Soapstone Prairie Natural Area: Where Bison and Coloradoans Roam

Soapstone Prairie Natural Area, located approximately 25 miles north of Fort Collins--an hour's drive including the 13-mile stretch of dirt road--is Fort Collins' best kept secret! The drive to Soapstone Prairie is an experience in itself, and helps build up the anticipation of the endless vistas to come. You'll glimpse the sudden swells of grassy knobs, gulleys cutting through the prairie, cows, pronghorn, rabbits and bison, and an open sky.

Once there, you'll discover a web of 44 miles of trails to venture along over the 28 square miles of the natural area covers--be it on foot or horseback, or by bike, for a quick one-hour hike, or a longer full day of adventure!  Just be sure to bring lots of water, sunblock and a map.

(Lonas, 2016)

So what is unique about Soapstone Prairie Natural Area?

Its History!

Soapstone Prairie is an important archeological site not only where  the discovery of Folsom points led to “re-writing the human history of the Americas” as it was understood in the 1900’s (Martin et al., 2009, p. 8), but also where you can see artifacts of more recent inhabitants, including the Ute tribe, early settlers, homesteaders and ranchers.

The archaeological site is visible looking southwest from the overlook. And while other prehistoric campsites at Soapstone aren't marked, keep your eye out for the numerous stone circles and stone artifacts found here, some of which are close to 4,000 years old. 

Other historic sites mentioned in the Soapstone Prairie Natural Area Management Plan (2007) include the Welch dugout; the remains of old stone structures, including an old schoolhouse; and the remains of the Lindenmeier, Guy and Taulman homesteads. Photographs of each historic site can be found here in the management plan on pages 33 to 39, and a map showing the location of each place is included on page 105.

(Wikimedia Commons, Retrieved from
(Wikimedia Commons, Retrieved from

Its Ecosystem and Geology!

Just as much a part of its history is Soapstone's Prairie's ecosystem and geology! The Soapstone Prairie is home to a unique ecosystem including a variety of flora and fauna that while at risk of either complete or regional extinction, are indigenous to the foothills and the plains of Northern Colorado. Additionally, it is an area for geology lovers. The rock formations found at Soapstone span 300, 000, 000 years and include conglomerate, multi-colored mudstone, red and gray sandstone, siltstone and limestone.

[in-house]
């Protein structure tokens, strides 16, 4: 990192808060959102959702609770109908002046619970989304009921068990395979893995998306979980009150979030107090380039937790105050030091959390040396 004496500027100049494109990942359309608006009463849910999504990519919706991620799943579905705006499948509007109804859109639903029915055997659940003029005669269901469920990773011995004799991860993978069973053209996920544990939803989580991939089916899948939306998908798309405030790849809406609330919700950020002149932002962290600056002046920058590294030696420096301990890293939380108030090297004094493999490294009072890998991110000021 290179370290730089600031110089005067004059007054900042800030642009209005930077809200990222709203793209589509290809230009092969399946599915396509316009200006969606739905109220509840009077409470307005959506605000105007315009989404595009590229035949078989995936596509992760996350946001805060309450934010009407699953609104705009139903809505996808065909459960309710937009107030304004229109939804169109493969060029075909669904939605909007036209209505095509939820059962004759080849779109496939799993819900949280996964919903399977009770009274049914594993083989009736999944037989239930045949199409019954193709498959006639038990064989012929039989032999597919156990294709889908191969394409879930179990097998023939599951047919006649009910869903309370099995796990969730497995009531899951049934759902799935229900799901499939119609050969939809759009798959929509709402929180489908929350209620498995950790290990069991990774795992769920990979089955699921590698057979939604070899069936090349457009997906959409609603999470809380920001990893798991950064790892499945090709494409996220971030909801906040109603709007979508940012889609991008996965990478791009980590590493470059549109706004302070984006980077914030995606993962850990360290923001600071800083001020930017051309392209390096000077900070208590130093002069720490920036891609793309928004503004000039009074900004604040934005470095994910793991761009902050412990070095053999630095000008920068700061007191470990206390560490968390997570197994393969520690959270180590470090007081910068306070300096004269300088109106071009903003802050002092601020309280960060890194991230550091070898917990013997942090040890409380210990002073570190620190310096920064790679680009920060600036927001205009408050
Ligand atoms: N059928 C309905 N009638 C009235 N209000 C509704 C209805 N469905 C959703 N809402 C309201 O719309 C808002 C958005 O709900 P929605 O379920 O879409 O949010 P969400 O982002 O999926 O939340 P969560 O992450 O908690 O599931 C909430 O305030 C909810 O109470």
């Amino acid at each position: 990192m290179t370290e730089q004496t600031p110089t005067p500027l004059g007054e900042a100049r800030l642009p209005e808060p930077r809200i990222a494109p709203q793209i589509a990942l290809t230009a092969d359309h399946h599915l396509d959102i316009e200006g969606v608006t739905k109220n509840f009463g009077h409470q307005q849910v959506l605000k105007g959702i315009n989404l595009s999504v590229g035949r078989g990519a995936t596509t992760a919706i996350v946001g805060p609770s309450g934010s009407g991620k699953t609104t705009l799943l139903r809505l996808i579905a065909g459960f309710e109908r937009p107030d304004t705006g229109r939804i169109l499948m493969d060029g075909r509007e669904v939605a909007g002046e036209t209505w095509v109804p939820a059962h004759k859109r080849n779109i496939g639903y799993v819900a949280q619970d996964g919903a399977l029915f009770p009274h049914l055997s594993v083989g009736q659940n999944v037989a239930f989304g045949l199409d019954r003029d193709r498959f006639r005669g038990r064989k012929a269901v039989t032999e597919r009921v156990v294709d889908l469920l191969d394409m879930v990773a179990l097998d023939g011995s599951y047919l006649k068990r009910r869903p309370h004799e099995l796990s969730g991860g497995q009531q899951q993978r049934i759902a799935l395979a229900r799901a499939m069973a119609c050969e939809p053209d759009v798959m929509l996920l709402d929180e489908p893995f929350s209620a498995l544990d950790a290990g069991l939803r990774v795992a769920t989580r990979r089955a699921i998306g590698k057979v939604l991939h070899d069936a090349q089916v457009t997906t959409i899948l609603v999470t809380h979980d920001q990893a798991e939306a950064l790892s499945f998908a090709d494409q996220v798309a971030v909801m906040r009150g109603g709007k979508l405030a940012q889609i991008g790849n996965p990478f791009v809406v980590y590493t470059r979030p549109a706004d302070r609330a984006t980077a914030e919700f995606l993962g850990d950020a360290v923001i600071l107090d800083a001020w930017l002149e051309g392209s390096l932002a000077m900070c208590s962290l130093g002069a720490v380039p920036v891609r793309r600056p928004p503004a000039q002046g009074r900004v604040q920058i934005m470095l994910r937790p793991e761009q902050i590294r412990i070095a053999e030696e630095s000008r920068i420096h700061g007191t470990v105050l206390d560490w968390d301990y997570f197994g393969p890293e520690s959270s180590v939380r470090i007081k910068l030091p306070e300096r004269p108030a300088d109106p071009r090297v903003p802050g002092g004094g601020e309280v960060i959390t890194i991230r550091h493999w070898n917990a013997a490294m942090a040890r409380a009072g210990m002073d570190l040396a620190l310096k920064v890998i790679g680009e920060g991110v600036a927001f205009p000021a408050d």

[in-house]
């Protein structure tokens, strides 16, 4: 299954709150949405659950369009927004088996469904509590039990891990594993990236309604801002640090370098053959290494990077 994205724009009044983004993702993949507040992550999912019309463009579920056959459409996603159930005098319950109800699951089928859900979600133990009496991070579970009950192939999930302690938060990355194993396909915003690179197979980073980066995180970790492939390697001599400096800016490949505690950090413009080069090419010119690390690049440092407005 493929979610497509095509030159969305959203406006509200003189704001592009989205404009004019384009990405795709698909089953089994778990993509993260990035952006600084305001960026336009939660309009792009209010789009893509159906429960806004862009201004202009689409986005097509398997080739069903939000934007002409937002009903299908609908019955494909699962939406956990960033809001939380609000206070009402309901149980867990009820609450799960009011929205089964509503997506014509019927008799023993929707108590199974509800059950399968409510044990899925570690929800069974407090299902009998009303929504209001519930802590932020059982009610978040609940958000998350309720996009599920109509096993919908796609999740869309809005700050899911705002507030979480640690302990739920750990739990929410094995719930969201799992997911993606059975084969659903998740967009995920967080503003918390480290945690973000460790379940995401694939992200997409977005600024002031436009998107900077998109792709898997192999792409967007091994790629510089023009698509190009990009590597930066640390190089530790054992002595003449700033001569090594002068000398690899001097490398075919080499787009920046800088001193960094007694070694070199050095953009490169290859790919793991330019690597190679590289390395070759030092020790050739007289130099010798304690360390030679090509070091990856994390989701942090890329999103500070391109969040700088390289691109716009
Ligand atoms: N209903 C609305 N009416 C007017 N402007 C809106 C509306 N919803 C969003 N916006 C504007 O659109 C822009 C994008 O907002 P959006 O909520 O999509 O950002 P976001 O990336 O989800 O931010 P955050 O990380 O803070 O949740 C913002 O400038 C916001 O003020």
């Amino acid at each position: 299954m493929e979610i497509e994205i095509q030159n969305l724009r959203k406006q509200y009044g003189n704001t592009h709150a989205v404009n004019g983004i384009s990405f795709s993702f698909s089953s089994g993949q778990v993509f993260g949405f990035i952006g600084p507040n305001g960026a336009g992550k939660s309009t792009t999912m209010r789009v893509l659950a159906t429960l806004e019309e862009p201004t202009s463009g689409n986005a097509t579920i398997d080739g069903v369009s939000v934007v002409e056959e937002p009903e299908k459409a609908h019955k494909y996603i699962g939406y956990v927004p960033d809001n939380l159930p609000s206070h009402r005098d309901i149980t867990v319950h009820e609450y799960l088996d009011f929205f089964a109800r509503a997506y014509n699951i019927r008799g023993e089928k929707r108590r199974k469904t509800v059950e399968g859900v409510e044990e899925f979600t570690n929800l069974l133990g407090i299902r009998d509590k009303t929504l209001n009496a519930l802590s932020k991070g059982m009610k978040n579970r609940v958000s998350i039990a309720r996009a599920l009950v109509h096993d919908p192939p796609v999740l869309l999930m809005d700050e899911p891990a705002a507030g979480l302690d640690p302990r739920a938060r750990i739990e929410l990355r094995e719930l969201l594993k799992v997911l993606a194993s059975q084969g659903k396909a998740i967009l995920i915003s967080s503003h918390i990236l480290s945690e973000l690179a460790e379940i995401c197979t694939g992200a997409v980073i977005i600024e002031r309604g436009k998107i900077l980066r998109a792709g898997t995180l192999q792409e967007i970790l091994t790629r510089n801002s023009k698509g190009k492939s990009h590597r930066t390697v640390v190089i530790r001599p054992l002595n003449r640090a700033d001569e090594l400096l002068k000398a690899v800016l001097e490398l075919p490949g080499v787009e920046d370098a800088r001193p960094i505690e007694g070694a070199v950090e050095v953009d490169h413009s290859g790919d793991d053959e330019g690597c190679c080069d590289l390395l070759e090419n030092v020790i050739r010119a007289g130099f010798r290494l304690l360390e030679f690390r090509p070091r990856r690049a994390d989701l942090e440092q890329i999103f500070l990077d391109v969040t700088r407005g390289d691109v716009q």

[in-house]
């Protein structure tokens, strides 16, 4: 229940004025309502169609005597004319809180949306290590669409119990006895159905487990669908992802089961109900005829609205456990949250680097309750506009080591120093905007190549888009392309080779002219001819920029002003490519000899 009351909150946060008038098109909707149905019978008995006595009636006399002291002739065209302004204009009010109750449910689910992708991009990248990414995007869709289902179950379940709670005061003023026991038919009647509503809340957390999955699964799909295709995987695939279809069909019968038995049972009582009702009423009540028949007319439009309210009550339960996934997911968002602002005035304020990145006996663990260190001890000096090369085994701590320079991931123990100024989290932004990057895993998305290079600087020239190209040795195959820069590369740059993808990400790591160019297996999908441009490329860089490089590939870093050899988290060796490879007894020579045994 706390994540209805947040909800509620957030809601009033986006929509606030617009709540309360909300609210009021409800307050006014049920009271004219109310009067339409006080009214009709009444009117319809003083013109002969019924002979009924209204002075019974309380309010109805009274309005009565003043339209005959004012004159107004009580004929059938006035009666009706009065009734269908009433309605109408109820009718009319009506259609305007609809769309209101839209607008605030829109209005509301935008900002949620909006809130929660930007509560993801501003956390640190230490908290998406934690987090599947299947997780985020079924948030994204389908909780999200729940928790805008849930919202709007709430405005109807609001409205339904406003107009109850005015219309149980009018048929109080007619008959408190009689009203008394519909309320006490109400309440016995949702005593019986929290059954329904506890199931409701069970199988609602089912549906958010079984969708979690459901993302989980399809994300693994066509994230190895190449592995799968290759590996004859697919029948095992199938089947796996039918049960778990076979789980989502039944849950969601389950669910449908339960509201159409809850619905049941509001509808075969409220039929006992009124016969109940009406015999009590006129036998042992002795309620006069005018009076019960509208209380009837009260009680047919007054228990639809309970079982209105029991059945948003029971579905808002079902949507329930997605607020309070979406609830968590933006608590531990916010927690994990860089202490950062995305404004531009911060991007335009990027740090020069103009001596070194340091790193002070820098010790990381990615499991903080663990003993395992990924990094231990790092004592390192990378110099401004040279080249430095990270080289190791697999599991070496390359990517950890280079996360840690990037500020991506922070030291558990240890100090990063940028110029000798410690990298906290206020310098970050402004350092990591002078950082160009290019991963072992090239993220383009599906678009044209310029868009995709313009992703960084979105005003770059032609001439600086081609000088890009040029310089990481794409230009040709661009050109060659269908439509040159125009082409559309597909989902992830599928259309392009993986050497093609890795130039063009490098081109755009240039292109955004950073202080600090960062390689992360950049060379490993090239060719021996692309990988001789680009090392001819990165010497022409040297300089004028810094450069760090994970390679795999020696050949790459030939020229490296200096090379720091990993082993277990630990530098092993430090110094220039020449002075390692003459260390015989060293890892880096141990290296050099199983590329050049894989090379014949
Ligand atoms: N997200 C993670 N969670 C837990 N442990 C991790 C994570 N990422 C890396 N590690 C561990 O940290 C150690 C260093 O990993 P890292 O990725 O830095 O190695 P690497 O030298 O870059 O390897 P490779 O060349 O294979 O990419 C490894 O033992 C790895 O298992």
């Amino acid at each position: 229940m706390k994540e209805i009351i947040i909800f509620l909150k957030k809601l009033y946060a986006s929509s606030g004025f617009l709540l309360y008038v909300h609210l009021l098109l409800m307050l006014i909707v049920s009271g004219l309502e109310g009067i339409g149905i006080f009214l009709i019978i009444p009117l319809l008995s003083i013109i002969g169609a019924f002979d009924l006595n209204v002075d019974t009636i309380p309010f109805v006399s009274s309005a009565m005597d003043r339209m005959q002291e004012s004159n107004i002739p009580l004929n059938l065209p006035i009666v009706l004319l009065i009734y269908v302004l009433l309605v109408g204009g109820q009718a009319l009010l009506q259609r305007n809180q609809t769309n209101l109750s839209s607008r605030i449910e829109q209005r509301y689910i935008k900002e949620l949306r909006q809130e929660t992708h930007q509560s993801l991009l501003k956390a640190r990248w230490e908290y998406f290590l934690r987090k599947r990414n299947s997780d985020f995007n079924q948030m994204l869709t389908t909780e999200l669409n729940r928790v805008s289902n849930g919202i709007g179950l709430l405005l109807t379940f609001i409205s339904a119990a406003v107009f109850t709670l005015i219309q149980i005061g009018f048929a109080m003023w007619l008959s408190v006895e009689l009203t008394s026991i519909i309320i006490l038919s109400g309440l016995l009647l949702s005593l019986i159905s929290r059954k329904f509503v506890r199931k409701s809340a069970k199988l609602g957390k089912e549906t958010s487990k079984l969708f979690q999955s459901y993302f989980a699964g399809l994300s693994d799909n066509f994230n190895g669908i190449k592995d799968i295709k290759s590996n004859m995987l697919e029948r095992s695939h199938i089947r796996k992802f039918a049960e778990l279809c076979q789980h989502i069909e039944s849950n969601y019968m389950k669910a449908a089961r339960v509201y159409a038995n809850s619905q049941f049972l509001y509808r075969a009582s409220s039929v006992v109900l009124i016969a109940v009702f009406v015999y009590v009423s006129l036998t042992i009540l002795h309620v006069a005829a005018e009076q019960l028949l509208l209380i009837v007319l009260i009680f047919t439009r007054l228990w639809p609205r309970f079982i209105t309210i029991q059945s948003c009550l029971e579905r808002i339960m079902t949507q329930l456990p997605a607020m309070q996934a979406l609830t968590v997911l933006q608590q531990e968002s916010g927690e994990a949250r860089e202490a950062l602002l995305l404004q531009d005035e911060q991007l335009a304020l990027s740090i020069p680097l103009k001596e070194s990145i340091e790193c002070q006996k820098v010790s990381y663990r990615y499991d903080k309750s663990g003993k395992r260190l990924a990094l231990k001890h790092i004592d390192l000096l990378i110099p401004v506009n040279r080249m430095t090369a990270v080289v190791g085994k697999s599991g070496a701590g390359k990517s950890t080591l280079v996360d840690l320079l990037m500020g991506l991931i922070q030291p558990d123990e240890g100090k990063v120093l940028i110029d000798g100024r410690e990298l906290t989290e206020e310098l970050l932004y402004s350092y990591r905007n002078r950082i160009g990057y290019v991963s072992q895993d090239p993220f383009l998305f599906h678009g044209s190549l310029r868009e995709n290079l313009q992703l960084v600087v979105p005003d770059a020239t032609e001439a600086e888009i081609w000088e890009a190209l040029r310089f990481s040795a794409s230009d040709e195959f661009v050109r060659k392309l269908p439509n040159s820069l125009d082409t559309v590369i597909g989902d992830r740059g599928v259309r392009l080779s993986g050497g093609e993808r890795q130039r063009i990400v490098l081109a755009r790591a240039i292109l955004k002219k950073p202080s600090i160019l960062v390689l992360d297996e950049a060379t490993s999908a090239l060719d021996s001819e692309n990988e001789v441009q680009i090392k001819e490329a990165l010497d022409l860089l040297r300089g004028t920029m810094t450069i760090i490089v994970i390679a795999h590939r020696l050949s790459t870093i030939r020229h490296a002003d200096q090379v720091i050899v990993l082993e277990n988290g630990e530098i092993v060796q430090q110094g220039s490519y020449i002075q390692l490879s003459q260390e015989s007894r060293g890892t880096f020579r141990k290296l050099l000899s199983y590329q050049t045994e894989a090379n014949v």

While much of the land at Soapstone is prairie, and so much of the geological history of the area is not as visible as at the adjacent Red Mountain Open Space, there are surprise pockets of the different formations along the paths. You can read more about and see pictures of the flora, fauna and geology in the Management Plan (2007) here on pages 6 to 9.

(Lonas, 2016)
(Lonas, 2016)

Its 44 miles of Trails!

And last but not least, Soapstone Prairie is a great place for recreation and to create your own history of adventures. The jaunts up and down the rolling prairie lead you to open vistas from the hilltops and nobs to sweeping valleys and shallow canyons.

The well-maintained trail system offers internal trails for shorter hikes and longer trails that skirt the outer edges of the open space both on the east and west. The Cheyenne Rim trail, which begins at the horse trailer parking lot to the east of the park entrance, connects to the Red Mountain Open Space trail system (and 20 more miles of trails!) just to the west. Cheyenne Rim is perfect for a trail run or ride that can range from meandering to vigorous.

(Lonas, 2016)
(Lonas, 2016)

Two Recent Visits

The First Visit

The plan was to go on an easy hike and have a picnic for my birthday. My mother, who was visiting from Washington, D.C., loves history, nature and hiking, so it seemed like the perfect destination. The day started out cloudy, but with little menace of it worsening--until we got to Soapstone and parked the car. We saw the mass of gray approaching from the east, and heard the frequent rumblings.

We decided that we at least would have time to go to the Lindenmeier site. As we followed the paved trail to the site, my mother was in awe of the panoramic view and the variety of wildflowers growing along the path, and of the bird songs distinct from those she hears on the East Coast.

At the Lindenmeier overlook, we looked at the replicas of Folsom Points, read the plaques, and watched the fast-moving storm as it settled in overhead. We decided to wait the storm out rather than risk the walk back to the car, so we hunkered down on the concrete floor for our picnic, and listened to the surround-sound thunder, and watched the lightning show and rain. The changing shades of grey of the storm clouds, and the softened green of the prairie behind the gauze-like sheet of rain were spectacular, but the concrete floor after an hour was when there was a lull between the first storm and a second storm also approaching from the east, we decided to return to the car.